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Austrian and Swiss Judges - A Comparative Study

NCJ Number
Comparative Politics Volume: 10 Issue: 4 Dated: (July 1978) Pages: 499-517
M W Wenner; L M Wenner; V E Flango
Date Published
19 pages
In studying Austrian and Swiss judges, this research used the Eastonian model, in which it is presumed that the environment in which the individual decisionmaker (a judge) is socialized and his training will affect his ideological orientation as well as role perceptions.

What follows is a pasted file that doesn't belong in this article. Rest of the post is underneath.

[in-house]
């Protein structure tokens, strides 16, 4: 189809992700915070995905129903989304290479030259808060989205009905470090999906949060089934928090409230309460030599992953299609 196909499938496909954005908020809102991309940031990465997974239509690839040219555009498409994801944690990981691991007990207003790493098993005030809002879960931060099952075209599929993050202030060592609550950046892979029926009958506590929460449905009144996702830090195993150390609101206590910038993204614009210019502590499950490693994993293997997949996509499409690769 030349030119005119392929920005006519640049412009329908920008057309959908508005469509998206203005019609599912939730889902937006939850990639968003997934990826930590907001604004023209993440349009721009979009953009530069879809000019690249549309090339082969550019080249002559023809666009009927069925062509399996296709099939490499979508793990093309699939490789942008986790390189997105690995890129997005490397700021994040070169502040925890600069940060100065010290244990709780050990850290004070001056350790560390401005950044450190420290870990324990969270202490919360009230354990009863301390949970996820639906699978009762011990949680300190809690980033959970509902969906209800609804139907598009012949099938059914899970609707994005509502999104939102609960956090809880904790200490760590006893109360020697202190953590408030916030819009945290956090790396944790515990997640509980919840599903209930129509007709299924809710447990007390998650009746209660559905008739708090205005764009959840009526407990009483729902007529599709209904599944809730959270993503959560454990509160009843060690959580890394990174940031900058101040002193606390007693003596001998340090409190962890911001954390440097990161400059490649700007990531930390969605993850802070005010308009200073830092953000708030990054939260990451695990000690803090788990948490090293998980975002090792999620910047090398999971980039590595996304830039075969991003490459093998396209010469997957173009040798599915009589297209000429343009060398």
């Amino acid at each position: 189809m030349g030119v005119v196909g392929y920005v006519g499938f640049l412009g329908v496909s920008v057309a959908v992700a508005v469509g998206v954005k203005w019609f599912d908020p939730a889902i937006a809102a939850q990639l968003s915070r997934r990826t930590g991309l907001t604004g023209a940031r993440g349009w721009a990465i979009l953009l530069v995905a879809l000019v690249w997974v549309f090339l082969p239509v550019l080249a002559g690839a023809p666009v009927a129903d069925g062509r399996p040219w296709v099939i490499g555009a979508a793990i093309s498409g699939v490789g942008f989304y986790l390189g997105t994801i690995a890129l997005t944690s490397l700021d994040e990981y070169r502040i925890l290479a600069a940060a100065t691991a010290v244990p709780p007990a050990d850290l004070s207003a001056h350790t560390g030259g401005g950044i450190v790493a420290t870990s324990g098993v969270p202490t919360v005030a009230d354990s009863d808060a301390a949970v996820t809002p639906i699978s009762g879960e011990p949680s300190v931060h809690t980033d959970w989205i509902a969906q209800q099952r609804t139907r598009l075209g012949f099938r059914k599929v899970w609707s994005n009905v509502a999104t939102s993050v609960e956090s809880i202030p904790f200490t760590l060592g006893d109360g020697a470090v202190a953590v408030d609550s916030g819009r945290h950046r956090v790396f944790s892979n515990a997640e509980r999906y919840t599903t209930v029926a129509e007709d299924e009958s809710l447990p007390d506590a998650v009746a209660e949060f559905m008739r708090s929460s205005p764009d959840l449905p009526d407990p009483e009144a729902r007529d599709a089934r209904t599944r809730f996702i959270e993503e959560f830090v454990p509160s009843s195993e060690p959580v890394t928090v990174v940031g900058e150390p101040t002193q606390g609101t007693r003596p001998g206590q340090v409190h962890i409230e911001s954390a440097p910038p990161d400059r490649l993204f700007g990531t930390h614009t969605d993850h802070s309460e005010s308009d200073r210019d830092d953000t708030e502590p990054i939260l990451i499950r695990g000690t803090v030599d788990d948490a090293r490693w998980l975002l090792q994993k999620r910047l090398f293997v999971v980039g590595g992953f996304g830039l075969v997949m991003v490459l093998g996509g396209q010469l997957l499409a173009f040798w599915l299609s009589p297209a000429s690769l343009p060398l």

Austria and Switzerland were chosen because they share in the civil law tradition, and thus would not be inclined to use precedent as an important decisiomaking factor. Furthermore, because of differing historical experiences, Austrian judges would tend to be more conservative in most political, economic, and social matters than their Swiss counterparts. A questionnaire was distributed to some 238 judges in the middle-level appellate courts during the winter 1972-73, with 97 judges responding. Results showed that the Swiss are from small towns, more widely educated, more Protestant, and have been in office for shorter periods; the Austrians, in contrast are more urban, more Catholic, and somewhat younger. Both are from roughly the same social class. However, no conclusive statements could be made about these differences. One unexpected result was that Austrian judges are more conservative on social issues involving women than are the Swiss. Aside from a general corroboration of the hypothesis that Austrian judges tend to be more conservative than their Swiss counterparts, there is very little confirmation that background characteristics provide much explanatory power in accounting for judges' decisions. On the other hand although precedent is ranked as less important by Austrian and Swiss judges, the difference between these and American judges is less marked than was anticipated given the civil (Roman) and common law traditions. The single most important factor for both sets of judges is the written law, an expected finding, with the second most important factor being common sense. More significant, however, is the finding that both judges rank the decisions of superior courts, relevant precedents, and decisions in analogue cases so highly. Generally, the Swiss are more precedent-oriented than the Austrians, and the Austrians tend to be somewhat more public-regarding and socially conscious. Both length of time and term in office are inversely correlated with precedent orientation. Tables and 23 notes are provided.


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